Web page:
Are You Keeping an Eye on the Power Management of Your Data Center?
April 08, 2016

Did you know that the theoretical optimum for Power Usage Effectiveness of a data center should be 1.4? To calculate your facility's energy consumption, simply divide the total facility power by IT equipment power. If the result is 2 or less than 2, then you are running by the usual standard. However, if the number is 3 or more, then the IT equipment is actually using only a third of the data center energy. This is indicative of the need to focus on data center power management.

According to a blog post on about data centers going green, the Department of Energy revealed in 2013 that approximately 100 billion kilowatt-hours of energy is used by data centers.

The Need for Power Management

  • For Better Planning: Capacity planning is crucial for the IT department to understand their limits and needs. Efficient planning is then done to ascertain the long term and short term capacity caps and allocations. This will help in avoiding under or over investments in power and cooling infrastructure. Without exact numbers and access to past data and results, this becomes difficult to determine.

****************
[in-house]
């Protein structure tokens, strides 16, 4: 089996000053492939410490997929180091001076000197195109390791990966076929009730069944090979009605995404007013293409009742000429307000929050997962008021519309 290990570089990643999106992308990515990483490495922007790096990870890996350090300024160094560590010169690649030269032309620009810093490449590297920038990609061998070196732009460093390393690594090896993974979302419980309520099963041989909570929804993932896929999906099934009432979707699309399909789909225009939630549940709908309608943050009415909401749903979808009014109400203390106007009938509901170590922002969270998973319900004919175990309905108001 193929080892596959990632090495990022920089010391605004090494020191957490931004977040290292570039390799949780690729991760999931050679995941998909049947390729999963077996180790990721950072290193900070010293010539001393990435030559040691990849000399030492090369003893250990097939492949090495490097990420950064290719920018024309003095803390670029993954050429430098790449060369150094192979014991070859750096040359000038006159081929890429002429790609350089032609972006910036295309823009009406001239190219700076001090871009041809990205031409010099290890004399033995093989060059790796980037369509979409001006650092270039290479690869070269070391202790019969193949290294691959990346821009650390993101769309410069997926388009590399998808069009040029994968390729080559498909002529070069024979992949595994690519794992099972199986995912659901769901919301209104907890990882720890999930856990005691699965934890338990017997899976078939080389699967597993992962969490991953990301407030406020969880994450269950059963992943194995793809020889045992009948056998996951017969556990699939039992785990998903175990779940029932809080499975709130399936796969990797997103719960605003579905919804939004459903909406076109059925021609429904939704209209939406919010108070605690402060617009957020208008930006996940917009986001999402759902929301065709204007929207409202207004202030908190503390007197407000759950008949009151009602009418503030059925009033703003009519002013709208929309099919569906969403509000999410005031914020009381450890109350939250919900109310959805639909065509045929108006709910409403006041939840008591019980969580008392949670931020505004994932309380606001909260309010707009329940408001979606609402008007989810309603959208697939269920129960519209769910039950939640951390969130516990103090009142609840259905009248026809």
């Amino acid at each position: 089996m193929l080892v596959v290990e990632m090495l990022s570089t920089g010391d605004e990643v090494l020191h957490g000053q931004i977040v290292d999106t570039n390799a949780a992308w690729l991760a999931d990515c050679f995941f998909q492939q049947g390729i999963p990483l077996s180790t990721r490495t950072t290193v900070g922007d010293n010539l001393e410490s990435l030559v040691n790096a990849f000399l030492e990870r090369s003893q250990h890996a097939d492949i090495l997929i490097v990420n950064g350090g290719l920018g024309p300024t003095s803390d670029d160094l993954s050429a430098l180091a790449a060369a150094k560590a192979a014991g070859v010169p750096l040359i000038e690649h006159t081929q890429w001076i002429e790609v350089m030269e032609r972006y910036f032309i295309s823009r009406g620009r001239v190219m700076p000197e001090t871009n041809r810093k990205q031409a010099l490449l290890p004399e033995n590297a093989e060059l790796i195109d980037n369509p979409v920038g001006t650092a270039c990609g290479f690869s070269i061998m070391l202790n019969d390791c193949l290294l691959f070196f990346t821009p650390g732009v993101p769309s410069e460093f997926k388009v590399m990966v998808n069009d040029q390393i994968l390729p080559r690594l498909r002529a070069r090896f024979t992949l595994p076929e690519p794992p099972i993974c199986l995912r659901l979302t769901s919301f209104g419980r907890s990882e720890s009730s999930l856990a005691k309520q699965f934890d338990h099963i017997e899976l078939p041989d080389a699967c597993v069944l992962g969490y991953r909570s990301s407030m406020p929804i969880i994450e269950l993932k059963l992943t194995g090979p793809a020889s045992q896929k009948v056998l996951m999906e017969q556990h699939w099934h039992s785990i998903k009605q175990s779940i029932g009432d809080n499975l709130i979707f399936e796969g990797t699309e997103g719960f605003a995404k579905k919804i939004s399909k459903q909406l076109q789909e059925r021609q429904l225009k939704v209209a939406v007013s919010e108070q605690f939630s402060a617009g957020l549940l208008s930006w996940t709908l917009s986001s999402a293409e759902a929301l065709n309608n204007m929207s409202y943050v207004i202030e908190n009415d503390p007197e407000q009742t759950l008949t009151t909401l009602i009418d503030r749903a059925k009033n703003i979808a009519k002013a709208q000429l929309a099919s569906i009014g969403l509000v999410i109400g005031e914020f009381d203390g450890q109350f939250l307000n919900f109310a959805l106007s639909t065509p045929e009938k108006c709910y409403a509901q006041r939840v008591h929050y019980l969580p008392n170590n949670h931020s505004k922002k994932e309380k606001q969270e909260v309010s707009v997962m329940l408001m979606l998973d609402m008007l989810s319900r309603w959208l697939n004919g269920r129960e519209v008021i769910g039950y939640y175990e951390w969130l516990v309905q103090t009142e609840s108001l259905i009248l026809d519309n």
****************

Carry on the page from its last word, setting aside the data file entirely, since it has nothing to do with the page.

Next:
• Optimum Power Utilization: Important figures help in the understanding of how many servers can fit into a rack. This is significant in maintaining high rack densities, which will help uncover any stranded power that instead of getting wasted is channeled to priority areas.

  • Avoiding Overload: Data centers must aim to utilize less power than theoretical peak values for optimum utilization on every rack. Without access to correct as well as real time numbers and trends, there is a high possibility of racks being under populated and server power over allocated. With power management software capable of telling even individual server power usage, a lot of wastage in terms of energy, infrastructure and, in turn, finances can be minimized.

  • Placement: There are various decisions to be made, such as whether there is a need for power extension, is it feasible, will it require additional equipment and where must they be placed. If there is a power circuit overload, the servers may crash and this could lead to heavy losses. Data center power management helps address these issues with regular reports and numbers.

  • Power Distribution Units: Remote controlling or feeding threshold values help in adding extra protection to data centers, so that whenever there is a transgression of this value, the warning system may help bring in remedial measures much faster and minimize the downtime.

  • Managing Hotspots: It is very likely that during peak utilization, there is a creation of localized hotspots. As per the power and cooling capacities and infrastructure, correct workload placements can be done effectively, helping in identifying and minimizing them.

All this can be simplified with the right software that helps you monitor, review and regulate effectively. What you get in return are big savings.

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